In the November election, by a startling margin of 60 percent to 40 percent, voters defeated Georgia’s constitutional amendment to allow the establishment of a state-takeover school district. During the campaign as voters learned that the state would likely operate struggling schools through huge, private, charter management companies, they turned against the plan. It’s amazing that anybody except right-wing ideologues thought the Georgia Opportunity District was a good idea in the first place, but maybe until the campaign for Amendment 1 got under way, people were relatively uninformed. Unless we are teachers or parents, we may not be paying close enough attention to public education these days to understand the ins and outs of any particular school governance plan. When was it that so many of us stopped really considering ourselves active stakeholders in the way our community educates its children?
Myra Blackmon, writing for the Atlanta Journal-Constitution, considers the role of the public in the defeat of Governor Nathan Deal’s Georgia Opportunity School District: “Liberals and conservatives, rural and urban residents, people of all races decided that a state takeover of local schools deemed poor performers is not a tolerable solution. At the same time, there was no ballot initiative that let people weigh in on exactly how they want to improve education.” Blackmon explains that people gathered together when they were informed enough to fear a bad plan. She encourages people to stay engaged and work together to improve the schools that would have been turned over to the state: “Georgians have a unique opportunity to continue to work across partisan and demographic lines to address problems in schools that serve large populations of poor people in communities that often lack resources. There are several possibilities for this unusual alliance to continue its newfound influence.”
What kind of information did it take to get voters’ attention and defeat Amendment 1 in Georgia? A fact sheet about state takeover school districts from the Alliance to Reclaim Our Schools provides some of the disturbing data about such districts that are already operating in three states—Louisiana, Michigan and Tennessee:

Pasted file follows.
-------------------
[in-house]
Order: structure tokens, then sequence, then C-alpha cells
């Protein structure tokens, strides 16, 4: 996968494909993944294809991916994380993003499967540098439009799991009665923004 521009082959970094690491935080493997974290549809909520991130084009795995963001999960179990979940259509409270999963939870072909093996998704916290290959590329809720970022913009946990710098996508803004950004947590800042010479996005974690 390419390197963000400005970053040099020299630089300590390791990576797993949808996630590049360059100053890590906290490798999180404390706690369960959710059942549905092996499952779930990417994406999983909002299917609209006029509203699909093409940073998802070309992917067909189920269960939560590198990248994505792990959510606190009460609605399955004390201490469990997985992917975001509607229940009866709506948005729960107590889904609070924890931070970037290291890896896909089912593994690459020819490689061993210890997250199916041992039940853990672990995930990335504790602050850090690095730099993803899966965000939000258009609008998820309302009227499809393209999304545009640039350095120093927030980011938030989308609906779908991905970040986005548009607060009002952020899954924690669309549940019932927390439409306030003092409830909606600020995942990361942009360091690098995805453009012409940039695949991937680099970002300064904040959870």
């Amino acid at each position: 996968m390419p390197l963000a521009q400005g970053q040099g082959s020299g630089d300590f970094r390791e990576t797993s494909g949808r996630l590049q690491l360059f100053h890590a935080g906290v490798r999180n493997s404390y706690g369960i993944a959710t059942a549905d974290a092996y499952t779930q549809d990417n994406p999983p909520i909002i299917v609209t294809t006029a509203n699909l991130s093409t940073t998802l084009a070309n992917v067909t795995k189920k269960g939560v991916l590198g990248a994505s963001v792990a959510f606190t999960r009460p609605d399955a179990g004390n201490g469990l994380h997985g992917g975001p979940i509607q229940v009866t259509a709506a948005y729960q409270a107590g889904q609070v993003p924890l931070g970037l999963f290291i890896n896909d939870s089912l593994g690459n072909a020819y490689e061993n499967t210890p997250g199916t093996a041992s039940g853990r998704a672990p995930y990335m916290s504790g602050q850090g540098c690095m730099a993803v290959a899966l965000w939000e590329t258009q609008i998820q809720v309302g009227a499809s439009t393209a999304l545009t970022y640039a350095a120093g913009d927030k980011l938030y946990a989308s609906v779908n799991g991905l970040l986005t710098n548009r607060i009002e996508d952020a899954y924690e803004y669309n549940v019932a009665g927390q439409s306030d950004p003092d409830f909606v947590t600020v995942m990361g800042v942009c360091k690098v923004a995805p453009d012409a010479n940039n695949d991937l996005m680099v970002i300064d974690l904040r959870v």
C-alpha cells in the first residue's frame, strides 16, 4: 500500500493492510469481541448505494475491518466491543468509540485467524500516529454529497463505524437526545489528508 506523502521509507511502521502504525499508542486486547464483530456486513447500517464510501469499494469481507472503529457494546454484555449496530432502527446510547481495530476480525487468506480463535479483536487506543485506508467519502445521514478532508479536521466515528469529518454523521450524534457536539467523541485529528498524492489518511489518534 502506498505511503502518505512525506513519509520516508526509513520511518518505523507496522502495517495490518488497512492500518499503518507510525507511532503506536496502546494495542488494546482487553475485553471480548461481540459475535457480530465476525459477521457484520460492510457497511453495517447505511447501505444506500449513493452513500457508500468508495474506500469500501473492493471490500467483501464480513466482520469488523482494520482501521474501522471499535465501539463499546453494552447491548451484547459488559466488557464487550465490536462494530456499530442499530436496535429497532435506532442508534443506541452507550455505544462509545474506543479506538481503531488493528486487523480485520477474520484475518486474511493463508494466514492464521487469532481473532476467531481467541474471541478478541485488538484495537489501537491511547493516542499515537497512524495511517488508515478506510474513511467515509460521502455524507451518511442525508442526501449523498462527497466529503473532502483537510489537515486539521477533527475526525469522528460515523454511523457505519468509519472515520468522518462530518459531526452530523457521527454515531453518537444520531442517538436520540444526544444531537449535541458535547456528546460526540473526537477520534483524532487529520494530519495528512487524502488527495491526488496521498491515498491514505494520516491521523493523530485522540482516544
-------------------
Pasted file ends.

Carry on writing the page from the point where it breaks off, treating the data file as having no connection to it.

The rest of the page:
- “Most schools, once absorbed by the state district, are converted to charters. Although all 3 state takeover laws provided for other options, 107 of the 116 schools currently operating have been converted to charter schools.”
- “Of the 44,000 students enrolled in these schools, 96% are African American or Latino.”
- “Student results have not justified the takeovers. In Louisiana where the Recovery School District (RSD) is the nation’s first all-charter district, 41% of the schools received a D or F grade under the state’s accountability system. In Tennessee, student results under the Achievement School District (ASD) lagged behind those of students in schools that were being supported by the local district… In Michigan’s Educational Achievement Authority (EAA) 79% of students either showed no improvement, or lost ground on state assessments.”
- Finally there is the issue of rapid turnover of teachers—in Michigan, a turnover rate of 50 percent in the first two years. In Tennessee, after the first year, 46% of teachers left their jobs.
The Alliance to Reclaim Our Schools instead prescribes some research-based reforms that are “consistently associated with stronger student outcomes”—all of them directed at improving the traditional public schools that serve the mass of our children: ensuring high quality early childhood and pre-K programs for all children; filling the public schools with experienced educators who collaborate; making sure all students have access to a broad, engaging and culturally relevant curriculum; creating a school climate that is safe, nurturing and respectful; engaging parents; and in poor communities, adding wraparound supports for children and families including health and social services and co-curricular enrichment for children. Most essential is ensuring opportunity by taxing ourselves to provide adequate school resources, equitably distributed. The Alliance asks society to recognize its basic moral responsibility to provide what is necessary for children.
President-elect Donald Trump and his nominee for Secretary of Education Betsy DeVos (see here and here) instead have a plan for privatization—different than Governor Deal’s idea in Georgia but even more devastating. They say they will redirect federal funds away from the public schools to create block grants for states to expand vouchers and charter schools. Instead of supporting the public institutions that serve over 90 percent of our children across the United States, they say they will use federal dollars (and leverage the reallocation of state dollars) to help children “escape.”
Last night I heard a TV news broadcaster mispronounce Betsy DeVos’s name and, without any comment on her agenda for the Department of Education, merely dub her a minor Cabinet nominee. What will it take from those of us who actively support public education to make sure everybody cares enough to learn that Betsy DeVos is a powerful, wealthy philanthropist who has spent millions and millions of dollars over a lifetime promoting the destruction of public education in the name of privatization and marketplace school choice? Those of us who value public education will need to make sure far more citizens are paying attention. We will need to mobilize around the idea that public education matters. Public schools—publicly funded, publicly owned and publicly accountable through democratic governance—are the institutions best able to serve the needs of all kinds of students and the only institutions that can protect their rights.